“You can observe both of these phenomena together and discover how they are co-determining one another,” Santoyo said. “Within 10 one-minute sessions they were able to develop certain strategies to evoke a certain experience and use it to drive the signal.”

Toward therapies

A theme of the conference, and a key motivator in Santoyo and Kerr’s research, is connecting such research to tangible medical benefits. Meditators have long espoused such benefits, but support from neuroscience and psychiatry has been considerably more recent.

In a February 2013 paper in Frontiers in Human Neuroscience, Kerr and colleagues proposed that much like the meditators could control activity in the PCC, mindfulness practitioners may gain enhanced control over sensory cortical alpha rhythms. Those brain waves help regulate how the brain processes and filters sensations, including pain, and memories such as depressive cognitions.

Santoyo, whose family emigrated from Colombia when he was a child, became inspired to investigate the potential of mindfulness to aid mental health beginning in high school. Growing up in Cambridge and Somerville, Mass., he observed the psychiatric difficulties of the area’s homeless population. He also encountered them while working in food service at Cambridge hospital.

“In low-income communities you always see a lot of untreated mental health disorders,” said Santoyo, who meditates regularly and helps to lead a mindfulness group at Brown. He is pursuing a degree in neuroscience and contemplative science. “The perspective of contemplative theory is that we learn about the mind by observing experience, not just to tickle our fancy but to learn how to heal the mind.”

It’s a long path, perhaps, but Santoyo and his collaborators are walking it with progress.

Meditation: Our Quest for Love

Bruce Davis, Ph.D From Huffington Post

Some people are always in their worldly life. They say they either do not have time for meditation or they do not believe in sitting, breathing,paying attention to the moment. The idea of an inner life is like a foreign country that does not interest them to travel to.

In recent years, however, more and more people are trying meditation. After experiencing the tastes and delights of an inner landscape they find this foreign travel is not so foreign. In fact, meditation is just the opposite. It is an experience of coming home within ourselves. With less worldly distraction, our awareness finds its own essence, an innocence of simply being. When the details on our mind are not so busy occupying and stirring up our attention, an experience of our heart is naturally present. Love comes forward in our awareness. People who meditate discover love is their true awareness when all the stuff of daily life is not mixed in.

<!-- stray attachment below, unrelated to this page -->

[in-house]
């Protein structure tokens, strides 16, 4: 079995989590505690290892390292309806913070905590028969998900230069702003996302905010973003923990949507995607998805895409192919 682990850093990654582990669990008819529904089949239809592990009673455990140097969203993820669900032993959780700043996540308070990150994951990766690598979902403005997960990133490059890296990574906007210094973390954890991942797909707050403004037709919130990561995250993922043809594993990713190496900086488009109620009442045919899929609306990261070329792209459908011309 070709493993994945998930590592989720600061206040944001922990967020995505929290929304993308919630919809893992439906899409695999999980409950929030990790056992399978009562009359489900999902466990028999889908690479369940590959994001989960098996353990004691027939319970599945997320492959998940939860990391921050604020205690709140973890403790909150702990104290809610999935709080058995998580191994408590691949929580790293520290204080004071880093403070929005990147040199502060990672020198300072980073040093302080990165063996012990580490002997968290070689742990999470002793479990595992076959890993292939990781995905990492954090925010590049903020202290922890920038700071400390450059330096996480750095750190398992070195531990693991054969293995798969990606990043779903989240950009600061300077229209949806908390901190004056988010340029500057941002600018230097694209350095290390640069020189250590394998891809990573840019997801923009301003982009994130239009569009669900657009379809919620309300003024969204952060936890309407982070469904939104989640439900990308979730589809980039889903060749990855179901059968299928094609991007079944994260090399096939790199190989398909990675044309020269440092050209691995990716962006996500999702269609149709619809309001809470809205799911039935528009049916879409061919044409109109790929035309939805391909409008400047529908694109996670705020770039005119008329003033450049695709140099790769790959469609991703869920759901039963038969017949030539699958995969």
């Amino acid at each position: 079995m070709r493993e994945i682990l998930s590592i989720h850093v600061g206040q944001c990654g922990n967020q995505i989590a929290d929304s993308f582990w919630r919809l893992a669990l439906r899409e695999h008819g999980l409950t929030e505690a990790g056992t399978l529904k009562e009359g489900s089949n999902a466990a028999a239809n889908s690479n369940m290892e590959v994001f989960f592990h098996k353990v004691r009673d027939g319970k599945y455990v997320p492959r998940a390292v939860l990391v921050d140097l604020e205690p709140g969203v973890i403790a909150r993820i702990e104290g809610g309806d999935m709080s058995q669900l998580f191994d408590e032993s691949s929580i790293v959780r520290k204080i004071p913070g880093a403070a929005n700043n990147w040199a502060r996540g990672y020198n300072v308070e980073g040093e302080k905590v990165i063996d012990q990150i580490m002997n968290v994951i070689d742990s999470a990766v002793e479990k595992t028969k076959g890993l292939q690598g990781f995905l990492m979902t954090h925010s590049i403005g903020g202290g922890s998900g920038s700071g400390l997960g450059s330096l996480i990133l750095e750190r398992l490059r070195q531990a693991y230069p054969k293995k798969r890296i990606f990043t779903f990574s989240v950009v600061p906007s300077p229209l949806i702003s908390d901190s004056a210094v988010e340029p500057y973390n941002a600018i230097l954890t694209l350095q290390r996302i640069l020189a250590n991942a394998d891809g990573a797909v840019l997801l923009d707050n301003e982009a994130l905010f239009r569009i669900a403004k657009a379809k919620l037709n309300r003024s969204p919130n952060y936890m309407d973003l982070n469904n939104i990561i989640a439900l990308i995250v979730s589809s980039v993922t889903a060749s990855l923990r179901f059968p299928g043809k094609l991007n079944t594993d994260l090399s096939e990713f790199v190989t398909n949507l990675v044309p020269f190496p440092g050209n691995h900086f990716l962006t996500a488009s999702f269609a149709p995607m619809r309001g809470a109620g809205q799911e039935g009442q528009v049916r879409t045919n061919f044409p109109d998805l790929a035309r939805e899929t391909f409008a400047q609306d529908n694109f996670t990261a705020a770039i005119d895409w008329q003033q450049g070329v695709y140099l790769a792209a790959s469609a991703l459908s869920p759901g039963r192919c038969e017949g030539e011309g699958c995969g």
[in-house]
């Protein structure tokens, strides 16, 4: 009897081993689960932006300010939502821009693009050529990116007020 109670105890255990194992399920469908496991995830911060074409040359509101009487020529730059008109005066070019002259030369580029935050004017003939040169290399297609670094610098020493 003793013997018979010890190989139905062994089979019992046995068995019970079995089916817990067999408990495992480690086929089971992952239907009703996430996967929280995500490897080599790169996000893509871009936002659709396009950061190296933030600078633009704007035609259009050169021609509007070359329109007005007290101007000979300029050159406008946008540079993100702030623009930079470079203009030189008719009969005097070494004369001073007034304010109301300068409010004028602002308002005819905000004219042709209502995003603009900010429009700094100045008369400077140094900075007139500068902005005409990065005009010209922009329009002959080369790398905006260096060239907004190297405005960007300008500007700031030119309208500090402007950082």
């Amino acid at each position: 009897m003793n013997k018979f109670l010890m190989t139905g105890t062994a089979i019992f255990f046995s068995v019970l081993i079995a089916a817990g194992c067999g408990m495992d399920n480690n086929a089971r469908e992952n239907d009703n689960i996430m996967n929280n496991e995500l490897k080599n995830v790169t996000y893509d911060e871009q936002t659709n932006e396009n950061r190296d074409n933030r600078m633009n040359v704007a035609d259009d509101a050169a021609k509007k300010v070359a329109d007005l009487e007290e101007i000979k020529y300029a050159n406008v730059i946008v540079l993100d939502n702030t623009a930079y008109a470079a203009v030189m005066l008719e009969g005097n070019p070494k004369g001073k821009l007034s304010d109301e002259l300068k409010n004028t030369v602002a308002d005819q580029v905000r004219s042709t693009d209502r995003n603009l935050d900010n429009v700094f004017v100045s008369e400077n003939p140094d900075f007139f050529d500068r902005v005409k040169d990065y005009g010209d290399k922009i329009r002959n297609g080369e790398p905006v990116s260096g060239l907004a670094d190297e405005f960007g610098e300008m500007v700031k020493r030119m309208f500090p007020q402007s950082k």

Every day, meditation and the calming, centering effects call more love from within us and into our lives. Yes, meditation invites love into our lives.There is no magic here. A brief time of morning meditation including simplicity, being, silence becomes an anchor for more simple being and peace in our lives. Love attracts love. As meditation becomes a priority so does love become more front and center.

As we take time for meditation, our awareness learns to rest in our heart. We are thinking less and being heartfully more present. In the silence of meditation, our noisy thoughts dissolve in an inner quiet. So much thinking welcomes peace and quiet. Our awareness naturally grabs the stillness of meditation like a child grabbing candy! The sweetness of no thought is just too good to pass by. Of course the world keeps tugging on us. But with our meditation practice, the way to the candy store becomes clearer, easy, and fun. We know it is there. We just have to take the time, close our eyes, and go there.

The simplicity of our journey into meditation becomes a lesson in simplicity in other parts of life. Simplicity is love’s best friend. There is no limit to where simplicity and love, where this relationship can lead us.

With meditation, each of us find our own special way to uncover our ground of being. A candle, ocean view, sacred altar, mantra, or simple silence and meditation begins. Underneath our complicated personality, our likes, dislikes, fears, and self importance, our awareness can just be. As we grab onto inner silence, our thoughts are untying. As the rope of our mental life loosens, meditation opens the heart. As we enter, we are free. The inner quiet washes our personality. The deep silence of meditation is perfect therapy, healing, restoring love into the very structure of our personality and life.